Symptoms of heartworm in cats are challenging to differentiate from other health issues, so this can be very dangerous. However, the symptoms can also appear very mild and can be perceived as non-life-threatening to the average person.

So, if you do notice the below symptoms, please speak to your vet just to be sure, especially for the more severe symptoms.

Chronic infections

  • Heavy/fast breathing
  • Random episodes of vomiting
  • Lethargy or exercise intolerance

Severe acute infection:

  • Coughing or coughing up blood
  • Wheezing
  • Loss of appetite
  • Difficulty breathing/gasping for air


  • Weight loss

Just remember, any symptoms like the above may be a sign of heartworm in your cat, so it’s best to check in with your local vet whenever you feel your cat is sick or in distress.

PETstock VET

Heartworm treatment for cats

As is often said, prevention is always better than cure for both human and animal-related illness. This is especially the case for heartworm in cats. Unfortunately, due to the nature of heartworm symptoms, you may not detect it, which is more than half the battle before treatment.

Once your cat has contracted and is diagnosed with heartworm disease, treatment at your local vet may look like this:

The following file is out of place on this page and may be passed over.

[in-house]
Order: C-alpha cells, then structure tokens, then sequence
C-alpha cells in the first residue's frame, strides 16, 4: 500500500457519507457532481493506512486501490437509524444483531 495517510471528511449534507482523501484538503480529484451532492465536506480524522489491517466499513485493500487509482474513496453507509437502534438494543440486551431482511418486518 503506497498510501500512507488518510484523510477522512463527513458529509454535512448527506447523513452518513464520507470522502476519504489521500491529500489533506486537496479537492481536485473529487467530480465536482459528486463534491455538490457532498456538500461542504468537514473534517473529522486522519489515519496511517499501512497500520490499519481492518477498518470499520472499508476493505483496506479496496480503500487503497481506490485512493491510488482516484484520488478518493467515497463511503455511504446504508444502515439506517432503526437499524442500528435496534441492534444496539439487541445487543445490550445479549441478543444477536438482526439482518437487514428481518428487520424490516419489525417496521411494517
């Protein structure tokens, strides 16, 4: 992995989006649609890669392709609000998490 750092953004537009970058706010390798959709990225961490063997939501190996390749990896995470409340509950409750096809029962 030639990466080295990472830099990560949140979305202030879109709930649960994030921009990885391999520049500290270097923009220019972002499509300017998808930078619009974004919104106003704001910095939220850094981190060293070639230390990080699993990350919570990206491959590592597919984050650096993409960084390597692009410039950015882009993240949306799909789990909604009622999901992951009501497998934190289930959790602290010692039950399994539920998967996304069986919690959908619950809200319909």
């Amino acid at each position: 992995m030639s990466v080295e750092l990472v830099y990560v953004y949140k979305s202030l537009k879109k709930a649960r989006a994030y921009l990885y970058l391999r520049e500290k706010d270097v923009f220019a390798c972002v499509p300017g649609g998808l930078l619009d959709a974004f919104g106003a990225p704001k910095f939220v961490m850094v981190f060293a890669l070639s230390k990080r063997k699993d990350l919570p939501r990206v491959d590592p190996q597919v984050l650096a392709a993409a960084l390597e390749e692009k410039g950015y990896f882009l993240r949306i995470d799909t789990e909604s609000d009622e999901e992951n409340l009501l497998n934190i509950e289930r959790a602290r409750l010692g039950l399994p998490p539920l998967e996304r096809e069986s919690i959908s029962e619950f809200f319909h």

• X-rays to determine level or evidence of disease in the lungs and associated blood vessels.
  • Treatment to eradicate the heartworms in the body.
  • Supportive treatment of intravenous fluids, oxygen therapy, cardiovascular medicine and antibiotics.
  • Your cat will need monitoring over a couple of days during the treatment period.

The intention of treating a heartworm infection is to essentially eliminate worms from the infected animal’s body as soon as possible. To do this, your vet will use an anti-parasitic to treat adult worms, with strict rest a must during the treatment period. Once the adult worms are successfully removed, a vet will administer another anti-parasitic to treat the microscopic larvae.

Further tests will then be completed to ensure the treatment was a success, along with adjunctive treatments of anti-inflammatories and antibiotics. In some cases, heartworm treatment in cats can pose certain risks, where a specialist may need to look at an alternative treatment plan.

Treatment of heartworm in cats can vary depending on your cat’s current condition or level of infection, so it’s best to contact your local vet for more information.

How to prevent heartworm in cats?

Tired, lethargic looking cat naps on bed.

Preventing heartworm in cats is very straightforward - if you remember to do it. Just like for dogs, heartworm prevention is available through monthly chews or liquid spot treatments. We recommend you add a reminder in your calendar so you don’t forgot!

A whole range of reputable brands like NexGuard, Revolution, Advocate and Selapro have heartworm prevention options; make sure the one you choose specifies heartworm on the packaging. In addition, some ‘all wormers’ do not cover heartworm, so make sure you don’t make this mistake when making your purchase.

Now you’ve got the tips and insights on heartworm, keep reading more health advice for your cat.